At junior high level, the results are, fortunately, significatively better, with 58% of teachers in mathematics getting marks of more than 80%.

The situation shows how badly thailand needs to enhance the level of it's educators. The Government has set a budget of 1.4 billion Baht for that purpose. But that budget might well be insufficient to meet the challenge.


Portrait: Nicolas Ribeyron, Regional HR Manager Imerys - Pigments for Paper Asia Pacific

Nicolas Ribeyron is Regional HR Manager of Imerys-pigments for Paper Asia Pacific. He tells us about his challenges and projects within Imerys. This is the portrait of an HR Manager with a strong social ambition and the willingness to promote bold projects to stimulate the engagement of all employees.

Can you tell us about Imerys activities ?

Imerys is the result of the absorption, in 1999, of English China Clay by Imétal. The group has since specialized in industrial minerals and encompasses extracting, transforming and commercializing minerals such as kaolin (incorporated in paper and ceramic), clay, calcium carbonate, graphite….

The Calcium Carbonate, in particular, extracted from marble, is incorporated in a variety of products such as paper, plastic, paint, glue or diapers.

What are the main fields of expertise within the Group?

The group activities are well summarized in the motto « transform to perform ». Imerys looks after all operations of extraction, treatment and packaging to provide ready to use products to its customers (mainly industrials).

Its key fields of expertise cover: extraction (geologists and mine engineers for the optimization of open mines), manufacturing, supply chain (critical given the volumes processed) and marketing (to add value to the customer’s product chain).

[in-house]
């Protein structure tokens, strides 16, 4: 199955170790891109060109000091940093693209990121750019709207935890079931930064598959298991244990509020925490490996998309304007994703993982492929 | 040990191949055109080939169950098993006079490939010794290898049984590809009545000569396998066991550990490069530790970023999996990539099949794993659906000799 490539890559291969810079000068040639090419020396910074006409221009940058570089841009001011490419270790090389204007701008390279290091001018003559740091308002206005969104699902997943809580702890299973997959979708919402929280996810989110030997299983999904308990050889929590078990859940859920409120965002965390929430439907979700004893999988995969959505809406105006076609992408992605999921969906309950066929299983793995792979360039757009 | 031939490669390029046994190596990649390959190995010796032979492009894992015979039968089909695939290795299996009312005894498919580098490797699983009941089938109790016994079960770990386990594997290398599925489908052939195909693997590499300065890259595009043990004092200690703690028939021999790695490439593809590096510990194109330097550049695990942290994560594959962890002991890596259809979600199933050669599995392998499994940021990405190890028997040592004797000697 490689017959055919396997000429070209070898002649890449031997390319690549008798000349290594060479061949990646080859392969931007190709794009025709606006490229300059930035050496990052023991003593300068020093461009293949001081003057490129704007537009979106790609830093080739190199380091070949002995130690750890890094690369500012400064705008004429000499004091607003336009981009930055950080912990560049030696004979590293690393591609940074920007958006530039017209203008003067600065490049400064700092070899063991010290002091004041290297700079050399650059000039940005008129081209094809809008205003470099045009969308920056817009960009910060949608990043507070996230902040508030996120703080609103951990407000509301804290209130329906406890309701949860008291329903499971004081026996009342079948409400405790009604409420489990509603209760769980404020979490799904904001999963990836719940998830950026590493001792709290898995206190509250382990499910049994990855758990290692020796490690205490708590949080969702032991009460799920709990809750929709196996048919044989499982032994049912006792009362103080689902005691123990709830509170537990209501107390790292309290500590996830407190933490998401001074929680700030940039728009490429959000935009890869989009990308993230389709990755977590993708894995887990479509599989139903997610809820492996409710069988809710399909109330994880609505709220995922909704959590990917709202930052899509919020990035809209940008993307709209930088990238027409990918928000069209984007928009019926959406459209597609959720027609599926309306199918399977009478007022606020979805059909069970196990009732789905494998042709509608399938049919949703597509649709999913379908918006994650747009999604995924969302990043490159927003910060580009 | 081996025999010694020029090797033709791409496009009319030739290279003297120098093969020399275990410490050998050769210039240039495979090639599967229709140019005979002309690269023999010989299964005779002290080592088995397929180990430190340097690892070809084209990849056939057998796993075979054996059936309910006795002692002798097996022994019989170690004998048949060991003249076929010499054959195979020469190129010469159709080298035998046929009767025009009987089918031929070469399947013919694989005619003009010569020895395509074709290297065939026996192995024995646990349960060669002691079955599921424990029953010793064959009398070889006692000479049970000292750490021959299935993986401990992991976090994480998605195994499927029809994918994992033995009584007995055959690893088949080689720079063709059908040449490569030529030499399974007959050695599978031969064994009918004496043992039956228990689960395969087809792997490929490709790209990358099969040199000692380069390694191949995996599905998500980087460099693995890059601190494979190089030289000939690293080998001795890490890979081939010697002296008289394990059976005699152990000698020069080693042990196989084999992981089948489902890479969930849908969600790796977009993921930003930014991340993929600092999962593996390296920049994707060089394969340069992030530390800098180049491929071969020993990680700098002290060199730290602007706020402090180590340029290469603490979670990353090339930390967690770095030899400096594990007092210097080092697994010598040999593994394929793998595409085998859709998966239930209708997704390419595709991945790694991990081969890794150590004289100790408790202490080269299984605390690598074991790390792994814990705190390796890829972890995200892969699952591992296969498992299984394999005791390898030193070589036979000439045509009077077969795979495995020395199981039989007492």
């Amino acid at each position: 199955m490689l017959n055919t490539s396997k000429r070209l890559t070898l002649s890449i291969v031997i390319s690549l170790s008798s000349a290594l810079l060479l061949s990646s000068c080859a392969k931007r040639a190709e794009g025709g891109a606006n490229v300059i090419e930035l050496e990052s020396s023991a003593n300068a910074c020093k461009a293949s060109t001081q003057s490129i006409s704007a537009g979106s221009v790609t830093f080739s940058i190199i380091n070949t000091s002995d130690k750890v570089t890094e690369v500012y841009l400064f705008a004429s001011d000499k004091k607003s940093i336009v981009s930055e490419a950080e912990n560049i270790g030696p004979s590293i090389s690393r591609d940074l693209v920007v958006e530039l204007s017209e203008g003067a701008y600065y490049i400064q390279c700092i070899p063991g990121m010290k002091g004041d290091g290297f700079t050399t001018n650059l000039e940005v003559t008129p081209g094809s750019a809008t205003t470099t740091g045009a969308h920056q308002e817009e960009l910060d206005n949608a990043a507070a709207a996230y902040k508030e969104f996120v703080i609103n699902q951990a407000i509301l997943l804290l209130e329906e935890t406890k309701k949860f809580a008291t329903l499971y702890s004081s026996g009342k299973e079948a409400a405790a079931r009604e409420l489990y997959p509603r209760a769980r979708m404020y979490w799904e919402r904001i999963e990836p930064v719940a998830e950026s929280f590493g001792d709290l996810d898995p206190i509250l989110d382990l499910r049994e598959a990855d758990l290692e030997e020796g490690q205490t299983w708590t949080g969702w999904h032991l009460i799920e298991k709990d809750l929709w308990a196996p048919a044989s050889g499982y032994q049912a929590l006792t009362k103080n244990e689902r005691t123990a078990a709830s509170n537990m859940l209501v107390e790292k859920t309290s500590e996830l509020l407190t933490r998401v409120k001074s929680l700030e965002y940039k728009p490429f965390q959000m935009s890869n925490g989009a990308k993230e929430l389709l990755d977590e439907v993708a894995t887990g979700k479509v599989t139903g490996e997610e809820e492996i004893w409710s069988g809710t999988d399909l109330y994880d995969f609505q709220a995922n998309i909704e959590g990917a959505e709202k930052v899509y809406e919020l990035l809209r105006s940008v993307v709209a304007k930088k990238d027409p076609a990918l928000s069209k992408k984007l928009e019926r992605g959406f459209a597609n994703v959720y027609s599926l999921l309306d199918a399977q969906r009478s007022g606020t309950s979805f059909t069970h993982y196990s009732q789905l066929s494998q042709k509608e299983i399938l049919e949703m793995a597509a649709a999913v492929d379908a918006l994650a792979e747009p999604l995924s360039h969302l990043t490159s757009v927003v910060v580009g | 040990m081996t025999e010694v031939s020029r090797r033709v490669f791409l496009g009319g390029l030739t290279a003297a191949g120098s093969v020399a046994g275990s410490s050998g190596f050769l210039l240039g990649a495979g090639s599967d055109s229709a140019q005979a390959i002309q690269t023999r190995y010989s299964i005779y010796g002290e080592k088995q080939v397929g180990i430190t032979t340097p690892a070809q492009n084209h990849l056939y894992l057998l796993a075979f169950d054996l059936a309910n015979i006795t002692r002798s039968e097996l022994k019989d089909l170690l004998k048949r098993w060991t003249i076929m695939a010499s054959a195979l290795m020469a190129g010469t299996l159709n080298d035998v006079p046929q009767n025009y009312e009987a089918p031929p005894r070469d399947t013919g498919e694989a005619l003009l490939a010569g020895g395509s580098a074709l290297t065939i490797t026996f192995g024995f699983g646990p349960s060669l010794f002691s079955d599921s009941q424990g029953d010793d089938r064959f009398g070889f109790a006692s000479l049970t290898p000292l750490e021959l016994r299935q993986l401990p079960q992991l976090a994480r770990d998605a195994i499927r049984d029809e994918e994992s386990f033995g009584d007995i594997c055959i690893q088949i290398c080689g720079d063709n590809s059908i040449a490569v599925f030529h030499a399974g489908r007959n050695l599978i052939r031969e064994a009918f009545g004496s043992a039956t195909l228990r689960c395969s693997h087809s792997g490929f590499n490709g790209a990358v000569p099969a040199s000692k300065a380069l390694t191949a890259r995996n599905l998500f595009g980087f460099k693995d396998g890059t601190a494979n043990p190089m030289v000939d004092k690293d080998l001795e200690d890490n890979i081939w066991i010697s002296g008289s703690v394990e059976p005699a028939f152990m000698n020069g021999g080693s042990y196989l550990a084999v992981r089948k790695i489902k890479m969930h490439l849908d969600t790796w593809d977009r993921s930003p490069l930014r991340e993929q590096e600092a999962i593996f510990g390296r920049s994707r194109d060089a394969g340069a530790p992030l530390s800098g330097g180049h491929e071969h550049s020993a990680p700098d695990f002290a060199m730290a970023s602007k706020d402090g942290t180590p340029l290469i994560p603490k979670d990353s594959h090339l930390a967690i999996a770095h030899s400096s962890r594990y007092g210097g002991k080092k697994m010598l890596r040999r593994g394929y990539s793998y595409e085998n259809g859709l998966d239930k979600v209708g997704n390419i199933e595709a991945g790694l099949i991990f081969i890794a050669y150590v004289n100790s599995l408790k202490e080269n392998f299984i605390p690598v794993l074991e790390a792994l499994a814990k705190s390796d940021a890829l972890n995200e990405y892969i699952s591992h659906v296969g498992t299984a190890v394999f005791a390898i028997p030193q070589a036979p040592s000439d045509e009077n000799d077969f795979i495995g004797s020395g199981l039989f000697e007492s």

How important is the pigments for paper Asia pacific division?

Within the pigments for paper Branch, we are employing slightly more than 520 employees and 300 contractors in Asia Pacific. Our organization is made of multiple small entities in Australia, China, India, Indonesia (JV), Japan, Malaysia, Singapore Taiwan and Vietnam.

Asia is, along with Brazil, the region with the fastest growth. China, for example, is one of the largest printing and writing paper exporters in the world.So yes, the Asia Pacific Division is very strategic to our business.

What has driven you to this position?

I joined Imerys 5 years ago, in charge of recruitment and after 6 months as a Personnel Manager in charge of several Business Units. Since 2007, I have got the opportunity to look after the HR of various teams in Asia: to conduct multiple recruitments in China, India and Thailand and to participate in a very interesting due diligence process in India.

As soon as I started with Imerys, I made no secret of my desire to go on expatriation and live in Asia. When the opportunity eventually arose end of 2008, I didn’t hesitate.

Where does this project to live abroad stem from?

Prior to Imerys, I worked with Schlumberger and Tiscali. With Schlumberger, I had the chance to start my career through a trainee program in New York, where I was in charge of promoting the activities of SEED: a foundation connecting schools to Internet in developing countries.

This first experience was extremely interesting. The project itself was very exciting: aside from classical HR aspects, I was in charge of coordinating more than a thousand volunteers in 30 countries and I contributed to the website’s content.  Living in New York was also a great privilege. When we came back to France in 2003, my wife and I already had the project to further experience an expatriation, but in Asia.